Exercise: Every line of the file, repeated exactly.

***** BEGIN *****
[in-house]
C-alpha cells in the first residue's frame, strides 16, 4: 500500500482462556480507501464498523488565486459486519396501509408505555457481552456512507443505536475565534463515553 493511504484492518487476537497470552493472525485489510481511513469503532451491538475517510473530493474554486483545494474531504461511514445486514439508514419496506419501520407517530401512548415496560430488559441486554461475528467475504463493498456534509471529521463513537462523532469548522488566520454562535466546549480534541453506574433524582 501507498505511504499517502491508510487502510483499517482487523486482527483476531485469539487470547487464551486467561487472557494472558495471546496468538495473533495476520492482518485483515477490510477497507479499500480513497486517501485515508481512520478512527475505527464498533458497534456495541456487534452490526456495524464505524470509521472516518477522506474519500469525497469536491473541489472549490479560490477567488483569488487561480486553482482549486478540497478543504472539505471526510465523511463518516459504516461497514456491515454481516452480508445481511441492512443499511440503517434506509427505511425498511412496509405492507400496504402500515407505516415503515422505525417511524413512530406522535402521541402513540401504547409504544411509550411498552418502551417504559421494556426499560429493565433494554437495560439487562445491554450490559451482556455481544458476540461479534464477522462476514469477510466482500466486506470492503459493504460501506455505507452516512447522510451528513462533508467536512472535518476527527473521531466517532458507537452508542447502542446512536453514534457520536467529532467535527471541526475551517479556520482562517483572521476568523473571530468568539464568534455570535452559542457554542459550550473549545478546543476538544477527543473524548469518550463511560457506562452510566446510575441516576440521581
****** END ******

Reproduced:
[in-house]
C-alpha cells in the first residue's frame, strides 16, 4: 500500500482462556480507501464498523488565486459486519396501509408505555457481552456512507443505536475565534463515553 493511504484492518487476537497470552493472525485489510481511513469503532451491538475517510473530493474554486483545494474531504461511514445486514439508514419496506419501520407517530401512548415496560430488559441486554461475528467475504463493498456534509471529521463513537462523532469548522488566520454562535466546549480534541453506574433524582 501507498505511504499517502491508510487502510483499517482487523486482527483476531485469539487470547487464551486467561487472557494472558495471546496468538495473533495476520492482518485483515477490510477497507479499500480513497486517501485515508481512520478512527475505527464498533458497534456495541456487534452490526456495524464505524470509521472516518477522506474519500469525497469536491473541489472549490479560490477567488483569488487561480486553482482549486478540497478543504472539505471526510465523511463518516459504516461497514456491515454481516452480508445481511441492512443499511440503517434506509427505511425498511412496509405492507400496504402500515407505516415503515422505525417511524413512530406522535402521541402513540401504547409504544411509550411498552418502551417504559421494556426499560429493565433494554437495560439487562445491554450490559451482556455481544458476540461479534464477522462476514469477510466482500466486506470492503459493504460501506455505507452516512447522510451528513462533508467536512472535518476527527473521531466517532458507537452508542447502542446512536453514534457520536467529532467535527471541526475551517479556520482562517483572521476568523473571530468568539464568534455570535452559542457554542459550550473549545478546543476538544477527543473524548469518550463511560457506562452510566446510575441516576440521581